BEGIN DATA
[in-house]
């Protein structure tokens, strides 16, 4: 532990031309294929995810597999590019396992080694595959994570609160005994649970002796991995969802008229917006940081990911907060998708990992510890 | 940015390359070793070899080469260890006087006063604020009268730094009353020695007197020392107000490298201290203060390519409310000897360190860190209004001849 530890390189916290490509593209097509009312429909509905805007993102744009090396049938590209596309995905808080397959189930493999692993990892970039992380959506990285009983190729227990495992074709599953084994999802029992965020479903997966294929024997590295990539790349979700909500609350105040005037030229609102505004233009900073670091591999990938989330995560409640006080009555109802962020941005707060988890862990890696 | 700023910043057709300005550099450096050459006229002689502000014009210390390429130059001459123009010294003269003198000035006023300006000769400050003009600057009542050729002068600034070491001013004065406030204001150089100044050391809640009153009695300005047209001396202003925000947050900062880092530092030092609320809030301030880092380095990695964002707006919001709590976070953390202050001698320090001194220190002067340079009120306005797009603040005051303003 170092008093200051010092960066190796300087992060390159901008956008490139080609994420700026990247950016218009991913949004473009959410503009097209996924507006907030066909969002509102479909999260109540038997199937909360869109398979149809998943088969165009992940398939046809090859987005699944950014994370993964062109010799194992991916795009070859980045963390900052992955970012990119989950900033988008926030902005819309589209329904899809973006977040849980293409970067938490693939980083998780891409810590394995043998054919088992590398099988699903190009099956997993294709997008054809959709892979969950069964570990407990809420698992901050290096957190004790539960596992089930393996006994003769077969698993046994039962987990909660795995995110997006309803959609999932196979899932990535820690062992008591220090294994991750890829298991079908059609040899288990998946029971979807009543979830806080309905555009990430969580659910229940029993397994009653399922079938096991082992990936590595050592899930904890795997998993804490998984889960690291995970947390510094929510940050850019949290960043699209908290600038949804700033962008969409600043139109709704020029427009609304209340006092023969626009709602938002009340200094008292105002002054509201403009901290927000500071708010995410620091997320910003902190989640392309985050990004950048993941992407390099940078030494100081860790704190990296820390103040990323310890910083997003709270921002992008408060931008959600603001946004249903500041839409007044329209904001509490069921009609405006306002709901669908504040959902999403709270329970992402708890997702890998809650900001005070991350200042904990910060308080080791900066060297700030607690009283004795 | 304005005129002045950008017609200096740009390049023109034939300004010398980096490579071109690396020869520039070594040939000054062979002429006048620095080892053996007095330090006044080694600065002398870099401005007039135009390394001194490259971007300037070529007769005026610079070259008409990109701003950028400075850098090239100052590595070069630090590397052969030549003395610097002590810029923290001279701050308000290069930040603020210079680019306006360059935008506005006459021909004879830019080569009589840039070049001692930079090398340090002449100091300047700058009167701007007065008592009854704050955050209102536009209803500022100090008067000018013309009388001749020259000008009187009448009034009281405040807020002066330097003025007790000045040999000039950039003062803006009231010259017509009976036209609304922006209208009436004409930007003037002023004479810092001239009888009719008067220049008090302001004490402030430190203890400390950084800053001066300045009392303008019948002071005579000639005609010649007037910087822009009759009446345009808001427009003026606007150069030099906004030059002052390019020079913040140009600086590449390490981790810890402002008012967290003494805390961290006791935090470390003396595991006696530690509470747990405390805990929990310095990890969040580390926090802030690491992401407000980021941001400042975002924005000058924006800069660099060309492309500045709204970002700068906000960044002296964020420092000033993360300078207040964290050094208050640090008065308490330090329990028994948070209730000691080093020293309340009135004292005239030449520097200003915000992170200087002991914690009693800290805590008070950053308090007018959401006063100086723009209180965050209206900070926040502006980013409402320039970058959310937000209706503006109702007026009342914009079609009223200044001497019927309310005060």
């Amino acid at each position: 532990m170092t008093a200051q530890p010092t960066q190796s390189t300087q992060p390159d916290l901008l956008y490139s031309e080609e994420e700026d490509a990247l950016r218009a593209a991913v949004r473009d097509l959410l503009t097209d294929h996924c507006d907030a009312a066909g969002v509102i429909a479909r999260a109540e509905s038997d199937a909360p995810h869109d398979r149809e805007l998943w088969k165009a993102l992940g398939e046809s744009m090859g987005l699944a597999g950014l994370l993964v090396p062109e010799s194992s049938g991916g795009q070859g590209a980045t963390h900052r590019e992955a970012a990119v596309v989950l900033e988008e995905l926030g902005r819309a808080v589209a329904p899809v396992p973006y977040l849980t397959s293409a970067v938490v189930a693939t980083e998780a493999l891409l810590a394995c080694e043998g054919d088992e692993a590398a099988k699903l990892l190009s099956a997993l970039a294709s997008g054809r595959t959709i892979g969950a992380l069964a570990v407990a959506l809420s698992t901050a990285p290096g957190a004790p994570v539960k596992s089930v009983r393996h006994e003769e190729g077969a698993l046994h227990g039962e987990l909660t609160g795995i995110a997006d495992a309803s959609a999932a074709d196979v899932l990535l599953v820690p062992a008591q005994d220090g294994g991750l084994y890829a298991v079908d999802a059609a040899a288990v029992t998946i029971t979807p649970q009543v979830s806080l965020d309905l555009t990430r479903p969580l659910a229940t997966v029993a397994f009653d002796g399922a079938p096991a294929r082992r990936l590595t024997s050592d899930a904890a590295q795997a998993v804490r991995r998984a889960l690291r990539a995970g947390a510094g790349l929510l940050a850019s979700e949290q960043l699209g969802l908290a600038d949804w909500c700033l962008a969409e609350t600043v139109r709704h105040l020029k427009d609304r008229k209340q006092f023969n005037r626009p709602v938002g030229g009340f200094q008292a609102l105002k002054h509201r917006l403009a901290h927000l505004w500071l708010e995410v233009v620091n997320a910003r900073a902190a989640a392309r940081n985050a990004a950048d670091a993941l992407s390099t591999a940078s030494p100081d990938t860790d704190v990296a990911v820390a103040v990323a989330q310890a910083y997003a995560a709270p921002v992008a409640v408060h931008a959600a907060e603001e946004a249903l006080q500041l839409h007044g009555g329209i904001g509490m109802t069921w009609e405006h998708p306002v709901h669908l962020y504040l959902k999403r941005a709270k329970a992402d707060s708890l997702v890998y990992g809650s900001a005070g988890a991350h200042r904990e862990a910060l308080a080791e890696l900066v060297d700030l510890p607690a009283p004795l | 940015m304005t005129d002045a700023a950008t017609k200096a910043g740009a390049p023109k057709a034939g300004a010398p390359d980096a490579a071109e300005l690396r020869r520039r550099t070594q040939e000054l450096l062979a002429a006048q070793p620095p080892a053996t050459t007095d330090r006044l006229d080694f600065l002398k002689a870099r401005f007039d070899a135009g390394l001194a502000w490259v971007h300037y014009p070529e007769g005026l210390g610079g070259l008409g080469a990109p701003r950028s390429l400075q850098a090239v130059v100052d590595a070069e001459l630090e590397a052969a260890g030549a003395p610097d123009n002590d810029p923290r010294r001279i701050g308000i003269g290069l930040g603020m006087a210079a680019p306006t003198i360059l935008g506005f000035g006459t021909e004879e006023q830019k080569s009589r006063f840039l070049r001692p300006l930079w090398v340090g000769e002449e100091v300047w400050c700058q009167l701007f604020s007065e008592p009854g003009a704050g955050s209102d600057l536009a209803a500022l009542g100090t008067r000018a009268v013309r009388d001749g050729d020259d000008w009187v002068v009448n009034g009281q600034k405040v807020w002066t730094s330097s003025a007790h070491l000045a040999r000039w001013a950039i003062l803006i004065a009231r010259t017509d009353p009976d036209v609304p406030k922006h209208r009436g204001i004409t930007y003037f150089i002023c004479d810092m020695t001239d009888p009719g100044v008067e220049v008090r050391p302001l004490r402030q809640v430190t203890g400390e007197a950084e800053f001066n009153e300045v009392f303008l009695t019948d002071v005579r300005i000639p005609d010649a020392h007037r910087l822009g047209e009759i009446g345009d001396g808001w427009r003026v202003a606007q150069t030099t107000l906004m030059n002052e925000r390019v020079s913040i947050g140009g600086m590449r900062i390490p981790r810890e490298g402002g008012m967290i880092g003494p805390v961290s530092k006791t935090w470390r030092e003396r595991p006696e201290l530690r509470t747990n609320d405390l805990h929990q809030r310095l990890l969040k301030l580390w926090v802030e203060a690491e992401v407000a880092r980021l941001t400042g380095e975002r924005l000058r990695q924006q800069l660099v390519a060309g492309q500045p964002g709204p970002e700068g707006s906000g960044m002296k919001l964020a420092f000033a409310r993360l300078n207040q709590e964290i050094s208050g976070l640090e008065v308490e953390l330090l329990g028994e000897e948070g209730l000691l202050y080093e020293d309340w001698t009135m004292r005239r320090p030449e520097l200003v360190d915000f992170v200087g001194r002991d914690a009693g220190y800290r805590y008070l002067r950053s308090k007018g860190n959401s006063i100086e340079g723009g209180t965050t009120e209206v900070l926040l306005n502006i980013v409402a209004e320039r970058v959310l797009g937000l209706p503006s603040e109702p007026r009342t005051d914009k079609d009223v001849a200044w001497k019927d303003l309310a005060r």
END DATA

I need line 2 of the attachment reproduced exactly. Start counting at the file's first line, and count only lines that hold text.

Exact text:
């Protein structure tokens, strides 16, 4: 532990031309294929995810597999590019396992080694595959994570609160005994649970002796991995969802008229917006940081990911907060998708990992510890 | 940015390359070793070899080469260890006087006063604020009268730094009353020695007197020392107000490298201290203060390519409310000897360190860190209004001849 530890390189916290490509593209097509009312429909509905805007993102744009090396049938590209596309995905808080397959189930493999692993990892970039992380959506990285009983190729227990495992074709599953084994999802029992965020479903997966294929024997590295990539790349979700909500609350105040005037030229609102505004233009900073670091591999990938989330995560409640006080009555109802962020941005707060988890862990890696 | 700023910043057709300005550099450096050459006229002689502000014009210390390429130059001459123009010294003269003198000035006023300006000769400050003009600057009542050729002068600034070491001013004065406030204001150089100044050391809640009153009695300005047209001396202003925000947050900062880092530092030092609320809030301030880092380095990695964002707006919001709590976070953390202050001698320090001194220190002067340079009120306005797009603040005051303003 170092008093200051010092960066190796300087992060390159901008956008490139080609994420700026990247950016218009991913949004473009959410503009097209996924507006907030066909969002509102479909999260109540038997199937909360869109398979149809998943088969165009992940398939046809090859987005699944950014994370993964062109010799194992991916795009070859980045963390900052992955970012990119989950900033988008926030902005819309589209329904899809973006977040849980293409970067938490693939980083998780891409810590394995043998054919088992590398099988699903190009099956997993294709997008054809959709892979969950069964570990407990809420698992901050290096957190004790539960596992089930393996006994003769077969698993046994039962987990909660795995995110997006309803959609999932196979899932990535820690062992008591220090294994991750890829298991079908059609040899288990998946029971979807009543979830806080309905555009990430969580659910229940029993397994009653399922079938096991082992990936590595050592899930904890795997998993804490998984889960690291995970947390510094929510940050850019949290960043699209908290600038949804700033962008969409600043139109709704020029427009609304209340006092023969626009709602938002009340200094008292105002002054509201403009901290927000500071708010995410620091997320910003902190989640392309985050990004950048993941992407390099940078030494100081860790704190990296820390103040990323310890910083997003709270921002992008408060931008959600603001946004249903500041839409007044329209904001509490069921009609405006306002709901669908504040959902999403709270329970992402708890997702890998809650900001005070991350200042904990910060308080080791900066060297700030607690009283004795 | 304005005129002045950008017609200096740009390049023109034939300004010398980096490579071109690396020869520039070594040939000054062979002429006048620095080892053996007095330090006044080694600065002398870099401005007039135009390394001194490259971007300037070529007769005026610079070259008409990109701003950028400075850098090239100052590595070069630090590397052969030549003395610097002590810029923290001279701050308000290069930040603020210079680019306006360059935008506005006459021909004879830019080569009589840039070049001692930079090398340090002449100091300047700058009167701007007065008592009854704050955050209102536009209803500022100090008067000018013309009388001749020259000008009187009448009034009281405040807020002066330097003025007790000045040999000039950039003062803006009231010259017509009976036209609304922006209208009436004409930007003037002023004479810092001239009888009719008067220049008090302001004490402030430190203890400390950084800053001066300045009392303008019948002071005579000639005609010649007037910087822009009759009446345009808001427009003026606007150069030099906004030059002052390019020079913040140009600086590449390490981790810890402002008012967290003494805390961290006791935090470390003396595991006696530690509470747990405390805990929990310095990890969040580390926090802030690491992401407000980021941001400042975002924005000058924006800069660099060309492309500045709204970002700068906000960044002296964020420092000033993360300078207040964290050094208050640090008065308490330090329990028994948070209730000691080093020293309340009135004292005239030449520097200003915000992170200087002991914690009693800290805590008070950053308090007018959401006063100086723009209180965050209206900070926040502006980013409402320039970058959310937000209706503006109702007026009342914009079609009223200044001497019927309310005060």